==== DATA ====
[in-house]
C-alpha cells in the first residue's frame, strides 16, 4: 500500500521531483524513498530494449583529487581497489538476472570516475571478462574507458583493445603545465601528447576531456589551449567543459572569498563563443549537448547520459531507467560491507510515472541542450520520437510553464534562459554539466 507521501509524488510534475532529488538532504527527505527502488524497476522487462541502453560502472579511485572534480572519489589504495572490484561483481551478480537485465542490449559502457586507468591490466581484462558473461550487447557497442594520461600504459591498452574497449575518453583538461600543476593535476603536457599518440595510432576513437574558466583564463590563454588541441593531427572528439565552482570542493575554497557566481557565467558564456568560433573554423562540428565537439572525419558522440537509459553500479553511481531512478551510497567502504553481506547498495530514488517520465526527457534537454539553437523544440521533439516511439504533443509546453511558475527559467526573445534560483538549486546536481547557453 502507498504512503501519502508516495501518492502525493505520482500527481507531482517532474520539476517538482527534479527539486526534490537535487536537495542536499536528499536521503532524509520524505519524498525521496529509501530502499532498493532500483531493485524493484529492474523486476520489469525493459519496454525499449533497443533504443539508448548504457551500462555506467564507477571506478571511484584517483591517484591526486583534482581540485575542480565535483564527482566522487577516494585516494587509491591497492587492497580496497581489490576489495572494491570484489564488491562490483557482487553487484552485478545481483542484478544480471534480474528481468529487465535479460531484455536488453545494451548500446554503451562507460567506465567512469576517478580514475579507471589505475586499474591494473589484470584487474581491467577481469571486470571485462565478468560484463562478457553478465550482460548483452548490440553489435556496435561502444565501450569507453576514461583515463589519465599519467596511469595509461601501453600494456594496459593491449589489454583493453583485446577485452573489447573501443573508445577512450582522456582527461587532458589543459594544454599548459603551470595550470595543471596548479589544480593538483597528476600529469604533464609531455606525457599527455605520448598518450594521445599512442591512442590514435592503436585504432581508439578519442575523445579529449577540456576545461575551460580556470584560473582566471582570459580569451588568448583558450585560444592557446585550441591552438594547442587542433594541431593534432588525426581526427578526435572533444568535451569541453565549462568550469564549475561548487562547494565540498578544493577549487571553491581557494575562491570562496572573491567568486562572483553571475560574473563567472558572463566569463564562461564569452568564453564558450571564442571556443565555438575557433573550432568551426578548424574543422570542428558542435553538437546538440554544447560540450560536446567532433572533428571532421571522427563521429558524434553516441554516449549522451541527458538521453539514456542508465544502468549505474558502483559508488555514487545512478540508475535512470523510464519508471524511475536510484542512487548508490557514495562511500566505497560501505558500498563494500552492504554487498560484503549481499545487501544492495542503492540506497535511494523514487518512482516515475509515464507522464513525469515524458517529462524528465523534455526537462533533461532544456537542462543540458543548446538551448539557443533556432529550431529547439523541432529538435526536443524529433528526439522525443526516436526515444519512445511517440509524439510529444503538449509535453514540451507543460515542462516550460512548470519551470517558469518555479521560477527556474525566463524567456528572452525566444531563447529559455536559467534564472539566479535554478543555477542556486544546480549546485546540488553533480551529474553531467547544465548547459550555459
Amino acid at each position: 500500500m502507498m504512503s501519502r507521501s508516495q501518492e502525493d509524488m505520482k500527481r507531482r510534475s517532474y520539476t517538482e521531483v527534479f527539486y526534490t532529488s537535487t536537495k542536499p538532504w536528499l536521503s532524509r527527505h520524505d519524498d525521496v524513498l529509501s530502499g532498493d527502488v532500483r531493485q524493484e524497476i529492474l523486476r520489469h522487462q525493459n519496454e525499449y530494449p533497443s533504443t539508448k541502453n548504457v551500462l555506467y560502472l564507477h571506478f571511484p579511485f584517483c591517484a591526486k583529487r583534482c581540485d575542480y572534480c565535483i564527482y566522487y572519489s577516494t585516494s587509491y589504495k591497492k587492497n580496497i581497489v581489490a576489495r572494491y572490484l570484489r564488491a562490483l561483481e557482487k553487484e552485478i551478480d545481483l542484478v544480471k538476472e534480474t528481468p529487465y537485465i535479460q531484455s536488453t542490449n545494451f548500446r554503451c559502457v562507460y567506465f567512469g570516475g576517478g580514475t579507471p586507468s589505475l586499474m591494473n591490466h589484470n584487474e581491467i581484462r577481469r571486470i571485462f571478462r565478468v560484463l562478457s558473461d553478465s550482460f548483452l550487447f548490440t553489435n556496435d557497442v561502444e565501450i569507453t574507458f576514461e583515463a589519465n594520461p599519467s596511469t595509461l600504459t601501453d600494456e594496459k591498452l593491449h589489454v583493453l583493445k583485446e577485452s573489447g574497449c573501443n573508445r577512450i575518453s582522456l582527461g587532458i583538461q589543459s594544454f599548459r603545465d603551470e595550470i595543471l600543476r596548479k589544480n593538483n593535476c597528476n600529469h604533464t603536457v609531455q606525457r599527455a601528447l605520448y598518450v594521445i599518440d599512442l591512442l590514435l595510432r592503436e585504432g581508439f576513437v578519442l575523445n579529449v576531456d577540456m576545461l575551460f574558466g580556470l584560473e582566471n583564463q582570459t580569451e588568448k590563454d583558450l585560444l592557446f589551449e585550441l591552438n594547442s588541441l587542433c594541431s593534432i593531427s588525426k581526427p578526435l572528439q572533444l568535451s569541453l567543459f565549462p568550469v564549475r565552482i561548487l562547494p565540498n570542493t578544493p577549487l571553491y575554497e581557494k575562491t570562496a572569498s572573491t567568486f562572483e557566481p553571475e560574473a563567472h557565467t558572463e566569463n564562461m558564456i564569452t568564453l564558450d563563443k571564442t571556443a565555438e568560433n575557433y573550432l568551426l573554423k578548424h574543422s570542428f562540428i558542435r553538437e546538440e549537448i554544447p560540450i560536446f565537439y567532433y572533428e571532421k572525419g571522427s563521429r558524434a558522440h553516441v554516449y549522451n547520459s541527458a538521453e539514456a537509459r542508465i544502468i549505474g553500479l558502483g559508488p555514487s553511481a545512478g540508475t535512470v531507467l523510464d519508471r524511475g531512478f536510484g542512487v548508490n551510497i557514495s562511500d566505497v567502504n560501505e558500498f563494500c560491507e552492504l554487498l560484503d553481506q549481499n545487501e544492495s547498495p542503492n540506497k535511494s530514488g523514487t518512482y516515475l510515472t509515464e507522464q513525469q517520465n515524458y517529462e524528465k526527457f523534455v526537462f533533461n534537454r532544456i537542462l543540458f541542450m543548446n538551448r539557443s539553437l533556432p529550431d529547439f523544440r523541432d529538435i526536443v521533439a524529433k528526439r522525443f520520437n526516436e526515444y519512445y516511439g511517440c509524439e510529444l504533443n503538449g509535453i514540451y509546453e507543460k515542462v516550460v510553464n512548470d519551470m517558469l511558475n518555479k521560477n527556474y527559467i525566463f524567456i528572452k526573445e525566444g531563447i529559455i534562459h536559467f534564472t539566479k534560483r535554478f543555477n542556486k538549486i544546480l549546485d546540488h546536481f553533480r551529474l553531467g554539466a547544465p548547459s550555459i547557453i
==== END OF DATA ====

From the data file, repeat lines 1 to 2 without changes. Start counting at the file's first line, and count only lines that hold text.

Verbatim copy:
[in-house]
C-alpha cells in the first residue's frame, strides 16, 4: 500500500521531483524513498530494449583529487581497489538476472570516475571478462574507458583493445603545465601528447576531456589551449567543459572569498563563443549537448547520459531507467560491507510515472541542450520520437510553464534562459554539466 507521501509524488510534475532529488538532504527527505527502488524497476522487462541502453560502472579511485572534480572519489589504495572490484561483481551478480537485465542490449559502457586507468591490466581484462558473461550487447557497442594520461600504459591498452574497449575518453583538461600543476593535476603536457599518440595510432576513437574558466583564463590563454588541441593531427572528439565552482570542493575554497557566481557565467558564456568560433573554423562540428565537439572525419558522440537509459553500479553511481531512478551510497567502504553481506547498495530514488517520465526527457534537454539553437523544440521533439516511439504533443509546453511558475527559467526573445534560483538549486546536481547557453 502507498504512503501519502508516495501518492502525493505520482500527481507531482517532474520539476517538482527534479527539486526534490537535487536537495542536499536528499536521503532524509520524505519524498525521496529509501530502499532498493532500483531493485524493484529492474523486476520489469525493459519496454525499449533497443533504443539508448548504457551500462555506467564507477571506478571511484584517483591517484591526486583534482581540485575542480565535483564527482566522487577516494585516494587509491591497492587492497580496497581489490576489495572494491570484489564488491562490483557482487553487484552485478545481483542484478544480471534480474528481468529487465535479460531484455536488453545494451548500446554503451562507460567506465567512469576517478580514475579507471589505475586499474591494473589484470584487474581491467577481469571486470571485462565478468560484463562478457553478465550482460548483452548490440553489435556496435561502444565501450569507453576514461583515463589519465599519467596511469595509461601501453600494456594496459593491449589489454583493453583485446577485452573489447573501443573508445577512450582522456582527461587532458589543459594544454599548459603551470595550470595543471596548479589544480593538483597528476600529469604533464609531455606525457599527455605520448598518450594521445599512442591512442590514435592503436585504432581508439578519442575523445579529449577540456576545461575551460580556470584560473582566471582570459580569451588568448583558450585560444592557446585550441591552438594547442587542433594541431593534432588525426581526427578526435572533444568535451569541453565549462568550469564549475561548487562547494565540498578544493577549487571553491581557494575562491570562496572573491567568486562572483553571475560574473563567472558572463566569463564562461564569452568564453564558450571564442571556443565555438575557433573550432568551426578548424574543422570542428558542435553538437546538440554544447560540450560536446567532433572533428571532421571522427563521429558524434553516441554516449549522451541527458538521453539514456542508465544502468549505474558502483559508488555514487545512478540508475535512470523510464519508471524511475536510484542512487548508490557514495562511500566505497560501505558500498563494500552492504554487498560484503549481499545487501544492495542503492540506497535511494523514487518512482516515475509515464507522464513525469515524458517529462524528465523534455526537462533533461532544456537542462543540458543548446538551448539557443533556432529550431529547439523541432529538435526536443524529433528526439522525443526516436526515444519512445511517440509524439510529444503538449509535453514540451507543460515542462516550460512548470519551470517558469518555479521560477527556474525566463524567456528572452525566444531563447529559455536559467534564472539566479535554478543555477542556486544546480549546485546540488553533480551529474553531467547544465548547459550555459